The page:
It is with great sadness that we inform you of the deaths of two beloved members of the UMW Community:
Bernie Lemoine, professor emeritus of music, died on Saturday, January 19 at the age of 83. Having served in the Korean conflict, he joined the music faculty of Mary Washington in 1965 after receiving his bachelor and master of music degrees in piano performance from Oberlin and from the University of Illinois. He later received his Ph.D. in music theory from Catholic University where, according to Professor Martha Fickett, his research centered on the late piano music of Franz Liszt. At Mary Washington he taught piano, music theory, and music appreciation until his retirement in 2001. Professor Fickett recalls his expert performances on campus in solo recitals, as an accompanist, and with the College Community Orchestra, now the Philharmonic. His wife Suzanne predeceased him and he is survived by his daughter Lisa and his son Michael. The family will receive friends from 4 to 7 p.m. on Thursday, Jan. 24, at Mullins & Thompson Funeral Service, 1621 Jefferson Davis Highway, where a funeral will also be held at 11 a.m. Friday, Jan. 25. Interment will follow in Oak Hill Cemetery. Please visit Fredericksburg.com to read his obituary.
George Van Sant, distinguished professor emeritus of philosophy, died Sunday, January 20 at VCU Medical Center in Richmond at the age of 85. He joined the Mary Washington faculty in 1958 after receiving his A.B. from St. John’s College in Annapolis, and his Ph.D. from the University of Virginia. He taught at Mary Washington for 32 years before his retirement in 1990, serving as chair of his department. He was the recipient of the 1986 Grellet C. Simpson Award for Undergraduate Teaching, the university’s highest honor bestowed on a faculty member. His support of students continued beyond retirement through scholarships that he and his wife, Milena, provided. Active in local and state government, he was a three-term member of the Fredericksburg City Council, head of the Fredericksburg Democratic Party and recipient the Prince B. Woodard Citizenship Award, the highest honor given to an individual by the Fredericksburg Regional Chamber of Commerce. A proud member of the Marine Corps during both World War II and the Korean conflict, George revisited his experiences in his 2008 book “Taking on the Burden of History.” In addition to his wife, he is survived by his daughter, Mary Duncan. His son Ned predeceased him. Funeral arrangements are incomplete at this time but condolence messages may be posted at http://www.curriefuneralhome.net/book-of-memories/1475904/Van-Sant-George/index.php. Visit Fredericksburg.com for a more extensive article about Dr. Van Sant.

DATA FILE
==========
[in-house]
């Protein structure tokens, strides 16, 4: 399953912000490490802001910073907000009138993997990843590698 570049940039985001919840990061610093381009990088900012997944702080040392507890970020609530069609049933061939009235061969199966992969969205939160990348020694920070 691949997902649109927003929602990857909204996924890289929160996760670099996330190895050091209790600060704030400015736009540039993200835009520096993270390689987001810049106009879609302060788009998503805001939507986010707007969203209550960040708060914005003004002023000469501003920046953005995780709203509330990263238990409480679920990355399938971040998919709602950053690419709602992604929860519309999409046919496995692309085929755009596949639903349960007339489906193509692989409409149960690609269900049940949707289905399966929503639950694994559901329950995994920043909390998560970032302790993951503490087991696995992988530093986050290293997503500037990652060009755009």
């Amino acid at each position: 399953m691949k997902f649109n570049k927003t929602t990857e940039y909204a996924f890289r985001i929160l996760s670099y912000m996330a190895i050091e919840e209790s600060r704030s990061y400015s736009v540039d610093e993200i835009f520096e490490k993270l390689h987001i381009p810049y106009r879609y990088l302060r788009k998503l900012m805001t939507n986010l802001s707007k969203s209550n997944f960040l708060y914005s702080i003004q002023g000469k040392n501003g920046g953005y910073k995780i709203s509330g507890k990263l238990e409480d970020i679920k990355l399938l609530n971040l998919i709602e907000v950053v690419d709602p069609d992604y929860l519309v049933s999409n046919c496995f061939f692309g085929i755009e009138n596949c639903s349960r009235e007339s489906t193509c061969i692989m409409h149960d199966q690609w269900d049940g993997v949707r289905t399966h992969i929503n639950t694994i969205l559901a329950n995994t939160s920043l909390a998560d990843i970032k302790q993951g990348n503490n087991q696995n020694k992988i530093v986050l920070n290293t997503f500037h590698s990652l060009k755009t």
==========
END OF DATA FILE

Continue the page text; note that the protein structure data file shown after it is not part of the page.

On behalf of the UMW community, we extend sympathy to their family and friends.